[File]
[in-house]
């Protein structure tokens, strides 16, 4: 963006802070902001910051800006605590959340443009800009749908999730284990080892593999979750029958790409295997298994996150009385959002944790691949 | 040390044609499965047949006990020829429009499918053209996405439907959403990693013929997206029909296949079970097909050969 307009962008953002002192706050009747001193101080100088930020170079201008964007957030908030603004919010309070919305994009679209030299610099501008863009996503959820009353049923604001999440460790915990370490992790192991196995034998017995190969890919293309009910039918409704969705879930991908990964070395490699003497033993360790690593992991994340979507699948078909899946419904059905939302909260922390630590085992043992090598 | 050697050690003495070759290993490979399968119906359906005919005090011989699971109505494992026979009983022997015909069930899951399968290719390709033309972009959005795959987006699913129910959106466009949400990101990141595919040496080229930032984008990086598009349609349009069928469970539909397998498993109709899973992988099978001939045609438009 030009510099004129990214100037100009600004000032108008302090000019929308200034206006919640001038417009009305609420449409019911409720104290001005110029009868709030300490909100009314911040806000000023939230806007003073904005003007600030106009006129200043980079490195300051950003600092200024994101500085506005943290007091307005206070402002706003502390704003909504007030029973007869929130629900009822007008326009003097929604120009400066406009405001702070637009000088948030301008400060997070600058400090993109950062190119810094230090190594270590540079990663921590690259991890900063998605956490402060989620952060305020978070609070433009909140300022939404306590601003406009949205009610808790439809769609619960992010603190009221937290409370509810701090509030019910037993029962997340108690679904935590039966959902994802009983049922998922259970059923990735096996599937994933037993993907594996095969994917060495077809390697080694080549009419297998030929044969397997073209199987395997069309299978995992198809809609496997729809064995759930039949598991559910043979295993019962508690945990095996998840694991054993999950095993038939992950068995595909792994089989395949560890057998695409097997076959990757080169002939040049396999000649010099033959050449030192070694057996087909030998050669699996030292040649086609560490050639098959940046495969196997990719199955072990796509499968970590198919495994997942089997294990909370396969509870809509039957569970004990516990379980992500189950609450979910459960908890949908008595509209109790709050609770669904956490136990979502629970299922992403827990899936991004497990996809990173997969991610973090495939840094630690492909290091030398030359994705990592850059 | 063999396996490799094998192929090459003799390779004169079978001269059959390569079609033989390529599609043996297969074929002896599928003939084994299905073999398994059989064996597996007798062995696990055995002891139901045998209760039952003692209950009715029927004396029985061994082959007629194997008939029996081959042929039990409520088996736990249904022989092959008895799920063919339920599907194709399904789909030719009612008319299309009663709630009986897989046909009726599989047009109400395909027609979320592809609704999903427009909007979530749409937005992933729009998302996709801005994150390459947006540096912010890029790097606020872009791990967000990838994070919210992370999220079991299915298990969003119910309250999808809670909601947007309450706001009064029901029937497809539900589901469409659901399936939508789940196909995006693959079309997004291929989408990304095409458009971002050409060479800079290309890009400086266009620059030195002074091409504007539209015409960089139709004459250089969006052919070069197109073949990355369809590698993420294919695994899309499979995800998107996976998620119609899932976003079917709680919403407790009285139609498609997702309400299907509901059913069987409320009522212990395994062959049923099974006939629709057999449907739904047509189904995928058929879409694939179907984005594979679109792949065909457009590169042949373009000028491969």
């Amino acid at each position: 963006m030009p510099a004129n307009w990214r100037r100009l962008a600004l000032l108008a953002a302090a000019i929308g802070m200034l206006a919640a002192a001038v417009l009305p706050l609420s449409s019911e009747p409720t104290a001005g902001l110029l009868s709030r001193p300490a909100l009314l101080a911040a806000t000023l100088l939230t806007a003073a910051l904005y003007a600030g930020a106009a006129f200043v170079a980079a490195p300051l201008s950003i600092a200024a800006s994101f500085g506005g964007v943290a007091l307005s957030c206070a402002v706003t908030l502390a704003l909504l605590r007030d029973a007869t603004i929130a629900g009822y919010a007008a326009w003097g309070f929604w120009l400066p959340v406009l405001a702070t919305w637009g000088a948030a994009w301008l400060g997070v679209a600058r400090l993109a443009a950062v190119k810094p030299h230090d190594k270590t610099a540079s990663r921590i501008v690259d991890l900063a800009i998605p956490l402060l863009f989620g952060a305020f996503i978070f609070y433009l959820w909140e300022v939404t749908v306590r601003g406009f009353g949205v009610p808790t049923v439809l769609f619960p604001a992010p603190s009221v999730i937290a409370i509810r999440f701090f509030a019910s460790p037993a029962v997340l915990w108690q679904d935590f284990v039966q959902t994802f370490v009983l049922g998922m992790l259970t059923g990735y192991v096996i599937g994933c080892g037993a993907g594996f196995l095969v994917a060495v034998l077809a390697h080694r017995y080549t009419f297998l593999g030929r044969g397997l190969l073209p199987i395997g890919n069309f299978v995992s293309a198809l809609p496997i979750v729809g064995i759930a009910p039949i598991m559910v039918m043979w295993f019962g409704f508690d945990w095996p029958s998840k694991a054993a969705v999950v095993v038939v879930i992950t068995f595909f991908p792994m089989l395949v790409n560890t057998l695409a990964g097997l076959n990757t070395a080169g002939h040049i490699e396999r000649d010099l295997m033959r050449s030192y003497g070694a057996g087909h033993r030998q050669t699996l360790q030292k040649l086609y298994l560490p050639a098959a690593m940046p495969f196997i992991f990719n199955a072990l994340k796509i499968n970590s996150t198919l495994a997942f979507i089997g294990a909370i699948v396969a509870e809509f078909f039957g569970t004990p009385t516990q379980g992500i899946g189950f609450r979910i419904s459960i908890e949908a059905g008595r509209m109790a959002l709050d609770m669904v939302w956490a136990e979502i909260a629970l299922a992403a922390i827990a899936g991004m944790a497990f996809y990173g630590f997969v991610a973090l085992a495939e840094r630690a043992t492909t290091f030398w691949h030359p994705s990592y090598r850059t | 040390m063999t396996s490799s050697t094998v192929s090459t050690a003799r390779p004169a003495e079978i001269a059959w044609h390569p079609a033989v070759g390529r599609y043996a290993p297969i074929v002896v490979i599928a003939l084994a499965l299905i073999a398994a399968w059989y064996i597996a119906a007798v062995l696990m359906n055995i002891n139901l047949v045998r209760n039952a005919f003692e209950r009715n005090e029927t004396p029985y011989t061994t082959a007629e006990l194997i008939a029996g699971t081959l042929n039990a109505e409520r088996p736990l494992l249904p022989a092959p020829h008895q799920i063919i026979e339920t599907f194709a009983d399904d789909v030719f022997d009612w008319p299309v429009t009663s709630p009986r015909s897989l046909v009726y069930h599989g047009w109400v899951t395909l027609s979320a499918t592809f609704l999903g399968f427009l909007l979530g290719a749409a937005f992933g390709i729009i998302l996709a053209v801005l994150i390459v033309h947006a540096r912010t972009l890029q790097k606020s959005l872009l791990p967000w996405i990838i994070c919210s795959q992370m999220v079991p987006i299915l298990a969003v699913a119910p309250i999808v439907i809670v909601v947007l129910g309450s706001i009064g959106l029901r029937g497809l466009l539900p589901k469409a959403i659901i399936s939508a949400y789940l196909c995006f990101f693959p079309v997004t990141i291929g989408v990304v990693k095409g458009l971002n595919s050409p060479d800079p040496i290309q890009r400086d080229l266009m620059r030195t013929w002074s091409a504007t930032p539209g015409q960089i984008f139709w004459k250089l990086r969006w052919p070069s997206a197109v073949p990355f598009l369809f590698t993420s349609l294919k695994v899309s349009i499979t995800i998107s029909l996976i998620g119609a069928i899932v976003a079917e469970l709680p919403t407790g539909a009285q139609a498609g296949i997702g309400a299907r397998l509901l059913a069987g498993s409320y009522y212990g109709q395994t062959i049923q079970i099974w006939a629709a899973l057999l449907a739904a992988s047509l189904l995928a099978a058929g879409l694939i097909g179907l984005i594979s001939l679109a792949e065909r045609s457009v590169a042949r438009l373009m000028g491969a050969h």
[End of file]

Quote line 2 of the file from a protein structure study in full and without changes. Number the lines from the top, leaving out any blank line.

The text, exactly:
């Protein structure tokens, strides 16, 4: 963006802070902001910051800006605590959340443009800009749908999730284990080892593999979750029958790409295997298994996150009385959002944790691949 | 040390044609499965047949006990020829429009499918053209996405439907959403990693013929997206029909296949079970097909050969 307009962008953002002192706050009747001193101080100088930020170079201008964007957030908030603004919010309070919305994009679209030299610099501008863009996503959820009353049923604001999440460790915990370490992790192991196995034998017995190969890919293309009910039918409704969705879930991908990964070395490699003497033993360790690593992991994340979507699948078909899946419904059905939302909260922390630590085992043992090598 | 050697050690003495070759290993490979399968119906359906005919005090011989699971109505494992026979009983022997015909069930899951399968290719390709033309972009959005795959987006699913129910959106466009949400990101990141595919040496080229930032984008990086598009349609349009069928469970539909397998498993109709899973992988099978001939045609438009 030009510099004129990214100037100009600004000032108008302090000019929308200034206006919640001038417009009305609420449409019911409720104290001005110029009868709030300490909100009314911040806000000023939230806007003073904005003007600030106009006129200043980079490195300051950003600092200024994101500085506005943290007091307005206070402002706003502390704003909504007030029973007869929130629900009822007008326009003097929604120009400066406009405001702070637009000088948030301008400060997070600058400090993109950062190119810094230090190594270590540079990663921590690259991890900063998605956490402060989620952060305020978070609070433009909140300022939404306590601003406009949205009610808790439809769609619960992010603190009221937290409370509810701090509030019910037993029962997340108690679904935590039966959902994802009983049922998922259970059923990735096996599937994933037993993907594996095969994917060495077809390697080694080549009419297998030929044969397997073209199987395997069309299978995992198809809609496997729809064995759930039949598991559910043979295993019962508690945990095996998840694991054993999950095993038939992950068995595909792994089989395949560890057998695409097997076959990757080169002939040049396999000649010099033959050449030192070694057996087909030998050669699996030292040649086609560490050639098959940046495969196997990719199955072990796509499968970590198919495994997942089997294990909370396969509870809509039957569970004990516990379980992500189950609450979910459960908890949908008595509209109790709050609770669904956490136990979502629970299922992403827990899936991004497990996809990173997969991610973090495939840094630690492909290091030398030359994705990592850059 | 063999396996490799094998192929090459003799390779004169079978001269059959390569079609033989390529599609043996297969074929002896599928003939084994299905073999398994059989064996597996007798062995696990055995002891139901045998209760039952003692209950009715029927004396029985061994082959007629194997008939029996081959042929039990409520088996736990249904022989092959008895799920063919339920599907194709399904789909030719009612008319299309009663709630009986897989046909009726599989047009109400395909027609979320592809609704999903427009909007979530749409937005992933729009998302996709801005994150390459947006540096912010890029790097606020872009791990967000990838994070919210992370999220079991299915298990969003119910309250999808809670909601947007309450706001009064029901029937497809539900589901469409659901399936939508789940196909995006693959079309997004291929989408990304095409458009971002050409060479800079290309890009400086266009620059030195002074091409504007539209015409960089139709004459250089969006052919070069197109073949990355369809590698993420294919695994899309499979995800998107996976998620119609899932976003079917709680919403407790009285139609498609997702309400299907509901059913069987409320009522212990395994062959049923099974006939629709057999449907739904047509189904995928058929879409694939179907984005594979679109792949065909457009590169042949373009000028491969």